For the Vancouver Canucks the Show Must Go On
After last nights PR with the canucks captain Roberto Luongo it became apparent that he is in fact injured and is going to be out for a few weeks. So what does this mean for Vancouver fans? After last nights game which resulted in an overtime win for the Canucks, maybe they will be alright. In fact, this will be a true test to the teams ability to perform and perhaps prove to the fans and the league that they are more than just a one man team.
Injuries are a part of playing in the NHL, and teams all around the league have to deal with the reality of losing key players for long stretches of the season. It’s a tough blow to a team when they lose a key player, an even tougher one when you lose your captain, but even more so when your captain happens to be your best player, and your goaltender.
That’s the reality facing the Vancouver Canucks with the groin injury to their heart-and-soul goaltender and captain, Roberto Luongo.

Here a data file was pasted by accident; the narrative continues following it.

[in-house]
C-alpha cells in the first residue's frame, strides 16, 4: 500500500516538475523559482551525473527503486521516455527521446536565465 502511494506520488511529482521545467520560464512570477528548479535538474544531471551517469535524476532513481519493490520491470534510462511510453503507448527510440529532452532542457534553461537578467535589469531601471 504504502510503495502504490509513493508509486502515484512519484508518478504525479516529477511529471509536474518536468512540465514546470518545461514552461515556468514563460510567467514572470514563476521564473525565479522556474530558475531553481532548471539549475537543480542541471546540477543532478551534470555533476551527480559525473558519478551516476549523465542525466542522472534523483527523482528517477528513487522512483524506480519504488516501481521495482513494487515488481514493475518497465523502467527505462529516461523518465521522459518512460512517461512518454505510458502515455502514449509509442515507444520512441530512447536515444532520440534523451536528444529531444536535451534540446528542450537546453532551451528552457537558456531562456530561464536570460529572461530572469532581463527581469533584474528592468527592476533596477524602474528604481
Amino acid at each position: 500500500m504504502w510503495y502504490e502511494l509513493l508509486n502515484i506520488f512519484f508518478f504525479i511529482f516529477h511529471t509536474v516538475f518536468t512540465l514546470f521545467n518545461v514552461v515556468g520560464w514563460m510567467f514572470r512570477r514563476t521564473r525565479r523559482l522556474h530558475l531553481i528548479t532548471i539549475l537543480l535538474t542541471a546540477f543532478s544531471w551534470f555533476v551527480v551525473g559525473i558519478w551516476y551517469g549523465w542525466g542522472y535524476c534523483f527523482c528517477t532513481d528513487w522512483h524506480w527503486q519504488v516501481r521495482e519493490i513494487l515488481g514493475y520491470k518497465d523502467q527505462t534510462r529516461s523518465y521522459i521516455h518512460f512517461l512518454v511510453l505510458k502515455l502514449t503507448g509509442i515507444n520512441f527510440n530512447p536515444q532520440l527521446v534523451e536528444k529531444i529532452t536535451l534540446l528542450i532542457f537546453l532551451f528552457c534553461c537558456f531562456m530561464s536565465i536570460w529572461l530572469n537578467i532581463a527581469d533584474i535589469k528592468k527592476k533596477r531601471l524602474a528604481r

While teams no longer have to disclose exactly what kind of injury a player has sustained, Luongo’s groin injury was definitely no tweak, and will keep him out anywhere from three to six weeks.
For a few years now the Canucks have relied on one of the NHL’s best goaltenders to keep them competitive and many a night, steal them a game. For the next month, they will have to go it alone. So far, they are passing this early-season test with flying colours.
Ask any coach about an injury to a key player and they will all tell you that they can’t focus on who is not in the lineup, but rather focus on who is. Sounds logical, but not always that easy to execute.
For Alain Vigneault the thought of losing Luongo for an extended period of time is something that I’m sure he’s had nightmares about, but now that it has actually happened, it’s now something he can use to motivate his team. Since arriving on the coast, Luongo has been thought of as the reason that the Canucks are a competitive team. They have been as close to a one-man show as any team in the league. Now, Vigneault can use the “no respect” and “they don’t think we are good enough without him” angles to spur on his team. And so far, it seems to be working.
Whenever a top player goes down, it opens the door for others around him to do more. Now the defence has to be a little sharper, the forwards have to backcheck a bit harder and as a group they need to be stronger defensively to help protect Curtis Sanford and Cory Schneider in goal.